Connect to EC2: AWS Session Manager vs SSH
In this article, I will walk you through a variety of ways to access the EC2 instances that you deploy on the AWS network. There are two main ways to achieve this. The first way to connect to an EC2 instance is to SSH into it. This means creating a secure connection from a local client to the AWS server using key pairs. The second way will be to utilize the AWS Systems Manager Session Manager. I’ll demonstrate both these methods and compare the security of each. First off, I will look into SSH.
SSH into an EC2 Instance
SSH or Secure Shell is a network protocol that will allow you to securely connect our machine to an EC2 instance. You will be able to control the AWS EC2 instance from our command line. Before you can do this, take care of a few requirements.
- AWS ACCOUNT SETUP – We need to have our AWS account set up and ready to launch instances. Check out the AWS documentation for specifics on how to configure your account correctly.
- RUNNING EC2 INSTANCE – You need to have a running instance in a public subnet. The instance launched in this article will be the Linux 2 AMI. It is in the free tier on AWS. Check out the AWS Documentation on how to launch an instance. The instance needs a few specific configurations:
- Security Group that allows for SSH access – This will use the TCP protocol on port 22.
- Access to a keypair – Create a keypair for your instance and download it to your local machine.
- Linux or Mac – For this portion of the tutorial, I used a Mac. If you want to navigate through this with Windows, here is a link to the AWS documentation.
Note: For instructions on how to SSH into an instance in a private subnet with agent forwarding, see this article.
Given that you have the prerequisites taken care of, make sure the status of the EC2 instance is “Running”. You can see this demonstrated below.
Check that SSH is available on your local machine. In order to check that you have SSH running, just run the command “ssh”. As you can see below, my Mac recognized the command. This signals that the SSH client is working on my machine.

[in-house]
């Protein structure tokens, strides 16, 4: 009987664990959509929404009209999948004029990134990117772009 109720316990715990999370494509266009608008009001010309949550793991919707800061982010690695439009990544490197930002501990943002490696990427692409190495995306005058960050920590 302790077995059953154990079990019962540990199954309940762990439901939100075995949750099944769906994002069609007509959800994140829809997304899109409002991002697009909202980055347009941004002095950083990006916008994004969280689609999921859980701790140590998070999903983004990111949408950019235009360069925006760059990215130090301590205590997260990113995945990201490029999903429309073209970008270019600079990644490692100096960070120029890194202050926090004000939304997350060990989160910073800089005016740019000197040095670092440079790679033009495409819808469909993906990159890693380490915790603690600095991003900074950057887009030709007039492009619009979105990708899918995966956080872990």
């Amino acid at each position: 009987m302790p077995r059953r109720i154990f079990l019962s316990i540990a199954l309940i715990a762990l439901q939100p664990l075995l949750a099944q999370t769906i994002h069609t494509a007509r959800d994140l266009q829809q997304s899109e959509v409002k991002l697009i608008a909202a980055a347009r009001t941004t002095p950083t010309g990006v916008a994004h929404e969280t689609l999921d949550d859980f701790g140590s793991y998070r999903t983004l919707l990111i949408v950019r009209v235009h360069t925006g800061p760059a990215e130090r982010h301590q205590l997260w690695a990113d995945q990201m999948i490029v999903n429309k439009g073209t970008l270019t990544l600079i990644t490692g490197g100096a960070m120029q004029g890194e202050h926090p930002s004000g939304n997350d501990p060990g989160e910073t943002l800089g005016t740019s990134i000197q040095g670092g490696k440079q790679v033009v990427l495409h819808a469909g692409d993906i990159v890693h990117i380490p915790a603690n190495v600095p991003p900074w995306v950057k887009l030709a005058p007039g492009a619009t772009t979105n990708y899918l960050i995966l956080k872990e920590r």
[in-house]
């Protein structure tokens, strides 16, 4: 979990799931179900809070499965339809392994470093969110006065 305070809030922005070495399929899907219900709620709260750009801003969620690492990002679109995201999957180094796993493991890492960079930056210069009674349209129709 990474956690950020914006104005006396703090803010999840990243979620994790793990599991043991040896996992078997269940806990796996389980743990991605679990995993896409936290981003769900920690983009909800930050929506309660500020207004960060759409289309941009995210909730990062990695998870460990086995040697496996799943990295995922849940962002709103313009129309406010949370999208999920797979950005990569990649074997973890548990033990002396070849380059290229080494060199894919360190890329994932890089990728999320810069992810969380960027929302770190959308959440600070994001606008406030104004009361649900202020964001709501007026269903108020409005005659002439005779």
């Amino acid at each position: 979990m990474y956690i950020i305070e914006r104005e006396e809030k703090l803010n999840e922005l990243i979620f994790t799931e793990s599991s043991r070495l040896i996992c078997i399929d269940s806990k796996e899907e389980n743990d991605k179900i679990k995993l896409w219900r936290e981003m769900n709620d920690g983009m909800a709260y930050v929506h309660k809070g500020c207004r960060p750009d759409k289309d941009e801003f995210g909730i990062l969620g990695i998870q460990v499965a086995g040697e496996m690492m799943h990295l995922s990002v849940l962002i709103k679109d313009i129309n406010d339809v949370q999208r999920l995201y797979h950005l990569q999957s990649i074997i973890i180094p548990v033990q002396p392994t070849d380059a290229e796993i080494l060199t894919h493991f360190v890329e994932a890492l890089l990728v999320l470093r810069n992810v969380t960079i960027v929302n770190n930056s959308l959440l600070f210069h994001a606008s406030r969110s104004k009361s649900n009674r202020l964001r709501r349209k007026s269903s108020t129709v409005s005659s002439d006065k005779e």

Many computers will have the SSH client already installed, but some won’t. You can download OpenSSH on Windows, Linux, or Mac in order to gain SSH access.
With the keypair created and instance running, navigate to the EC2 console. Now, you just need to find the public IP address. With this information, you can run a few commands in the terminal to connect to the instance.
The public IP address will show up at the bottom of your console when you select the running EC2 instance.
In order to again SSH access to the EC2 instance, use this command below:
ssh -i /path/my-key-pair.pem my-instance-user-name@my-instance-public-dns-name
Before running the command, navigate to the directory where your key pair is stored. Run the SSH command.
After running this command, I ran into a very common error.
The AWS documentation provides the command to remedy the situation. The error code states that our .pem file has permissions 0644. Run the chmod 0400 to change these permissions. EC2 instances will not accept any .pem file if it is public. This command will change the permissions of your .pem file.
With that error fixed, run the SSH command from earlier.
And there you have it! You have successfully navigated into the EC2 instance. From here, you can run commands in the Linux terminal of our instance!
Once you figure out the permissions of the .pem file, this is a very straightforward process. This is not the only way to gain access to an EC2 instance. There are multiple other options, but I will look at the AWS Systems Manager next.
AWS Systems Manager Session Manager